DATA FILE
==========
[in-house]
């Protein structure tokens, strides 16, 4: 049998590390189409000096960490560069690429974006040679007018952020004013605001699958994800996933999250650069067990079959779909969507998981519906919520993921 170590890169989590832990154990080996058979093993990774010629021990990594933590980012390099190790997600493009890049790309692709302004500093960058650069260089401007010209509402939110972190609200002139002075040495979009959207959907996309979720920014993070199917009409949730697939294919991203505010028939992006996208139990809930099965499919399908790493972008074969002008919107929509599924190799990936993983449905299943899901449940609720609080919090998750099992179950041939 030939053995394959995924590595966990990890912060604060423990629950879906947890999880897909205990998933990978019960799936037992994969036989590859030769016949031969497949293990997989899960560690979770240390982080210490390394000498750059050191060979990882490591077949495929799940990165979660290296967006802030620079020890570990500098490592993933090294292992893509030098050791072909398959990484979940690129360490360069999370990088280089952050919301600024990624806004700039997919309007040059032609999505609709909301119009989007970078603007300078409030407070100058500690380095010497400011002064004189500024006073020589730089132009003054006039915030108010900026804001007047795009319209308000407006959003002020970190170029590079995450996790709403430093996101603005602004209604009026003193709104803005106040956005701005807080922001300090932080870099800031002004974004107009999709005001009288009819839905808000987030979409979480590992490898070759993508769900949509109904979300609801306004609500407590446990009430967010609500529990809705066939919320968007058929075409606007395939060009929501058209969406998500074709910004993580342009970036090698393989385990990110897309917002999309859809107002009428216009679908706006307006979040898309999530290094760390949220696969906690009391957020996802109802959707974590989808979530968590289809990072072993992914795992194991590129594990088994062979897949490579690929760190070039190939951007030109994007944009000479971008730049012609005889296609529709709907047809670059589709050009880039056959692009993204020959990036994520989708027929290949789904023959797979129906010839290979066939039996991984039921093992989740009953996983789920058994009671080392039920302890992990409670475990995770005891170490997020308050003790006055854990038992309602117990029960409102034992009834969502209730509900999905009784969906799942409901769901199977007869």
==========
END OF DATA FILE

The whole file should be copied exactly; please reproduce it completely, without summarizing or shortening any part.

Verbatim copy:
[in-house]
């Protein structure tokens, strides 16, 4: 049998590390189409000096960490560069690429974006040679007018952020004013605001699958994800996933999250650069067990079959779909969507998981519906919520993921 170590890169989590832990154990080996058979093993990774010629021990990594933590980012390099190790997600493009890049790309692709302004500093960058650069260089401007010209509402939110972190609200002139002075040495979009959207959907996309979720920014993070199917009409949730697939294919991203505010028939992006996208139990809930099965499919399908790493972008074969002008919107929509599924190799990936993983449905299943899901449940609720609080919090998750099992179950041939 030939053995394959995924590595966990990890912060604060423990629950879906947890999880897909205990998933990978019960799936037992994969036989590859030769016949031969497949293990997989899960560690979770240390982080210490390394000498750059050191060979990882490591077949495929799940990165979660290296967006802030620079020890570990500098490592993933090294292992893509030098050791072909398959990484979940690129360490360069999370990088280089952050919301600024990624806004700039997919309007040059032609999505609709909301119009989007970078603007300078409030407070100058500690380095010497400011002064004189500024006073020589730089132009003054006039915030108010900026804001007047795009319209308000407006959003002020970190170029590079995450996790709403430093996101603005602004209604009026003193709104803005106040956005701005807080922001300090932080870099800031002004974004107009999709005001009288009819839905808000987030979409979480590992490898070759993508769900949509109904979300609801306004609500407590446990009430967010609500529990809705066939919320968007058929075409606007395939060009929501058209969406998500074709910004993580342009970036090698393989385990990110897309917002999309859809107002009428216009679908706006307006979040898309999530290094760390949220696969906690009391957020996802109802959707974590989808979530968590289809990072072993992914795992194991590129594990088994062979897949490579690929760190070039190939951007030109994007944009000479971008730049012609005889296609529709709907047809670059589709050009880039056959692009993204020959990036994520989708027929290949789904023959797979129906010839290979066939039996991984039921093992989740009953996983789920058994009671080392039920302890992990409670475990995770005891170490997020308050003790006055854990038992309602117990029960409102034992009834969502209730509900999905009784969906799942409901769901199977007869």